Simplicity in Action: Susan
Editor’s Note: This is a post in the new series, Simplicity in Action. If you’d like to submit your story of how simplicity has worked in your life, please read more here. You can write about anything from decluttering a junk drawer to simplifying your diet. Let your small and big changes inspire others.
I believe that simplifying one’s life can make it happier, more satisfying, and save a lot of time looking for things. That’s what I believe, but I’m also a pack-rat. My approach to simplifying my life up to this point has usually taken the form of organizing my stuff better so that I don’t see clutter and can find things more easily. This is good, but there is a limit to how much organizing can accomplish. Eventually the closets are packed too tight and my spiritual side calls me to a deeper level than just organizing.
I used to justify saving and organizing our family’s stuff by the “just in case” principle. When raising our four young children there was always reason to save a coat, shirt, pants, etc. for when a younger child would grow into it. I saved even less obvious items just in case it could be used as a Halloween costume. Old clothes of mine were saved just in case they would come back into style. After all, bell-bottoms reappear every 20 or so years. I’m a futurist.
I saved our kids school papers and awards just in case they would become president one day and archivists would want to dig into their past. As our children moved out on their own, I saved old but serviceable dishes and toasters just in case they needed them to furnish their first apartment. I finally faced my limit, however, when I had carefully saved maternity clothes and baby clothes, just in case a daughter or grandchild could use them. Saving the baby crib did come in handy recently to bed our first grandchild, but I’m learning that standards for cribs and strollers are changing and even these classic items may not meet the safety standards of today’s conscientious parents. This is what prompted me to undertake a deliberate letting go of many of the items around my house.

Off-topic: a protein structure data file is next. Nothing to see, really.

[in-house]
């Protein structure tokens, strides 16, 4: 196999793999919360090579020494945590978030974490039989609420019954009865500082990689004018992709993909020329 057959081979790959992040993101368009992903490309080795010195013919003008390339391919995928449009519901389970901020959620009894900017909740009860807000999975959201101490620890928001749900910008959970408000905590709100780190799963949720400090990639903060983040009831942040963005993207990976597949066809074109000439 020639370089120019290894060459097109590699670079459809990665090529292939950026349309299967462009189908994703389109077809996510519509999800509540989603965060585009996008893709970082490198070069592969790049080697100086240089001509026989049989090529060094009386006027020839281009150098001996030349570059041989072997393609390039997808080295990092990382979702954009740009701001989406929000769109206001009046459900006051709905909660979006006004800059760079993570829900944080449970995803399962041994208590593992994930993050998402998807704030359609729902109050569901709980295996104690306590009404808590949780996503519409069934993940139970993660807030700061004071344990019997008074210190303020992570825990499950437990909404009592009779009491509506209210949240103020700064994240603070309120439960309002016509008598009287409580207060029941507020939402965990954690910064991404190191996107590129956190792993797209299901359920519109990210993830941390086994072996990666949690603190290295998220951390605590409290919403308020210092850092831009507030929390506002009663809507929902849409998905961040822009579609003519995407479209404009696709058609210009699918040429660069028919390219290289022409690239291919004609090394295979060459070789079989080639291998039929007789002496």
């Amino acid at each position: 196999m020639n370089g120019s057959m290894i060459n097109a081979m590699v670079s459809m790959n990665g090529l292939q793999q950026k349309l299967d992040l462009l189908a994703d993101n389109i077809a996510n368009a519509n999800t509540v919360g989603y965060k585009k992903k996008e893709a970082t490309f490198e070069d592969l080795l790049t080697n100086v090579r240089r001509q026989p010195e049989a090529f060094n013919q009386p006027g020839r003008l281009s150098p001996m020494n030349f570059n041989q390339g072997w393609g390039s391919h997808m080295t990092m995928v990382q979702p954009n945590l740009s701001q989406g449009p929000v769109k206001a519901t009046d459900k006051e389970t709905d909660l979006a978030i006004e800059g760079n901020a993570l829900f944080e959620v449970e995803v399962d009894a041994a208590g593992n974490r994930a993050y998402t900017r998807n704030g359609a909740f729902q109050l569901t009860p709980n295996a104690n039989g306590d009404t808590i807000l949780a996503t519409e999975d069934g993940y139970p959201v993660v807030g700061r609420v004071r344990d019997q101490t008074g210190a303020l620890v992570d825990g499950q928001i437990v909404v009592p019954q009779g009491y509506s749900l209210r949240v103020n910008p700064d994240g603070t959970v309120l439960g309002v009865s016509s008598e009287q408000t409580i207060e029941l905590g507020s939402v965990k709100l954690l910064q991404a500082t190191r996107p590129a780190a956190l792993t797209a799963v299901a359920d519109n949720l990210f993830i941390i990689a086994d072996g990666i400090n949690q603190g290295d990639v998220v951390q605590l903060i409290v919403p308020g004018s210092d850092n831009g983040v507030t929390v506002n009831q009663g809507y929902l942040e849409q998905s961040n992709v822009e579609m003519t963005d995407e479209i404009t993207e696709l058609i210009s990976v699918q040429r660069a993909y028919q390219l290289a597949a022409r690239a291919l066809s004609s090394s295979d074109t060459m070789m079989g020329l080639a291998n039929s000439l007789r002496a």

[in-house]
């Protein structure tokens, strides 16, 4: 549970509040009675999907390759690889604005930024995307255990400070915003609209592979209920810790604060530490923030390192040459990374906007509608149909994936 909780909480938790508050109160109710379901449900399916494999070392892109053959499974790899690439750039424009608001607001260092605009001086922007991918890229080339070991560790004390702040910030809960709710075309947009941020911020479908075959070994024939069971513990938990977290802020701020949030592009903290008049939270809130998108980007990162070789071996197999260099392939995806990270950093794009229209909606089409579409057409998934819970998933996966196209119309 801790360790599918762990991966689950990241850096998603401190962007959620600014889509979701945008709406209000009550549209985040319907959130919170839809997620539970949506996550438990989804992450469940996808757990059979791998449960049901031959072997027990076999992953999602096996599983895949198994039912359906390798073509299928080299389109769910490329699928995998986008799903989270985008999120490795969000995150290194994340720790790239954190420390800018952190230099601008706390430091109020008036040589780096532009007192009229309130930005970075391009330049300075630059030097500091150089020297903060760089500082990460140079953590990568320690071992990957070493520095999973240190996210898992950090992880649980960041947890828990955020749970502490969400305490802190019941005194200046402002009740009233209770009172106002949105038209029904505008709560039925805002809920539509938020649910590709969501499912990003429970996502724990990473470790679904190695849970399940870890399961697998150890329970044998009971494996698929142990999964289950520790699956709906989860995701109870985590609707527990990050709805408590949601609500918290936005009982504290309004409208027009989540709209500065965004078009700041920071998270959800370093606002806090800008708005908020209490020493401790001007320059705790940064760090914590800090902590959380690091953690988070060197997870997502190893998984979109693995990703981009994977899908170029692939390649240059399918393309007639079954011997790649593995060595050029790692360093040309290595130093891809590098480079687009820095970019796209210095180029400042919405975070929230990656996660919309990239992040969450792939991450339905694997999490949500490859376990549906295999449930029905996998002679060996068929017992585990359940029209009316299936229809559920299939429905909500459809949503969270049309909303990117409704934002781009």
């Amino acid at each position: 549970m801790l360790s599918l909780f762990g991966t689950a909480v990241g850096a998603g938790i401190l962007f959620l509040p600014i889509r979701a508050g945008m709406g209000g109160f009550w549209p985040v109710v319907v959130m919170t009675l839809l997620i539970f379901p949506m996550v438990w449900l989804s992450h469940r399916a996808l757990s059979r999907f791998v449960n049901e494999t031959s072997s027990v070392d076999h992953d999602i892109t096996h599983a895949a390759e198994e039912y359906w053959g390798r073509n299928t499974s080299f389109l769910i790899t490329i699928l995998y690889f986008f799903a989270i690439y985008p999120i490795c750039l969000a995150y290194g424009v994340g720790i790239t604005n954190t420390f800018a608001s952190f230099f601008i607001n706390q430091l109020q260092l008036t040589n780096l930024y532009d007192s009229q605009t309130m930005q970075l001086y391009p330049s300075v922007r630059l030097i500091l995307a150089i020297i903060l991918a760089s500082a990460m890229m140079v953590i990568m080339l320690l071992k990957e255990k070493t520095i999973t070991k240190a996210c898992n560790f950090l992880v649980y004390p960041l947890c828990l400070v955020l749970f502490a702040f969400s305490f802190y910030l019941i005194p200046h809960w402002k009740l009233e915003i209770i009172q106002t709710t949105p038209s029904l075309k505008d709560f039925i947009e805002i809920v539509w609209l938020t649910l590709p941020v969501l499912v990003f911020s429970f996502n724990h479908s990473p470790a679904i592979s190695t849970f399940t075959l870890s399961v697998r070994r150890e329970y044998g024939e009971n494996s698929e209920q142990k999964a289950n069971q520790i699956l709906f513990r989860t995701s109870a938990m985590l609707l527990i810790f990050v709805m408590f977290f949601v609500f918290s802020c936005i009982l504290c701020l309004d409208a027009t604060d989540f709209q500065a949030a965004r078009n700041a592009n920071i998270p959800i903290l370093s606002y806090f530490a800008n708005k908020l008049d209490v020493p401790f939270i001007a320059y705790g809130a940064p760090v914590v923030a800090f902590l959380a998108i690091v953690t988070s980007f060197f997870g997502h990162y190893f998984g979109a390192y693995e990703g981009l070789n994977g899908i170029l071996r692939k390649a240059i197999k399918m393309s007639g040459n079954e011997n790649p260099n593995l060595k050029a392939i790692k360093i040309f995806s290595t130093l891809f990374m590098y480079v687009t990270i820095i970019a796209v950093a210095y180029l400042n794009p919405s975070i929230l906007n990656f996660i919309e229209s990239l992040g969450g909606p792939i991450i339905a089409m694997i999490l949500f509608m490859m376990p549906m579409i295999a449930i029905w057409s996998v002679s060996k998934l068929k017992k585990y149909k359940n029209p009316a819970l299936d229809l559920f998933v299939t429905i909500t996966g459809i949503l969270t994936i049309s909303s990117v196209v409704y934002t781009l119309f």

If you are like me, procrastination and lack of big chunks of time keep me from downsizing in one fell swoop. (People who move often have an advantage here, since moving often forces one to prune possessions.) But I decided to embark upon a “One-A-Day” approach. Each day I would search for one thing to give away or throw away.
This is not just a practical endeavor for me, but always a spiritual one since I believe Christianity (and most world religions) calls us to share what we have and live simply so that others may simply live.
Although I am not wealthy, I have more than I need. As St. Basil the Great said, “When someone steals another’s clothes we call him a thief. Should we not give the same name to one who could clothe the naked and does not? The bread in your cupboard belongs to the hungry; The coat hanging unused in your closet belongs to the person who needs it; The shoes rotting in your closet belong to the person who has no shoes; The money which you hoard up belongs to the poor.
Since Lent is also the religious season of joining with the sacrifice of Jesus, I decided that choosing one item a day for 40 days would be a manageable goal and be more useful than giving up candy. As I share how this process impacts me, I invite you to join me – not only through your words but also through your own experience of letting go in order to lead a fuller life.
Read more from Susan at her blog Living Lightly.
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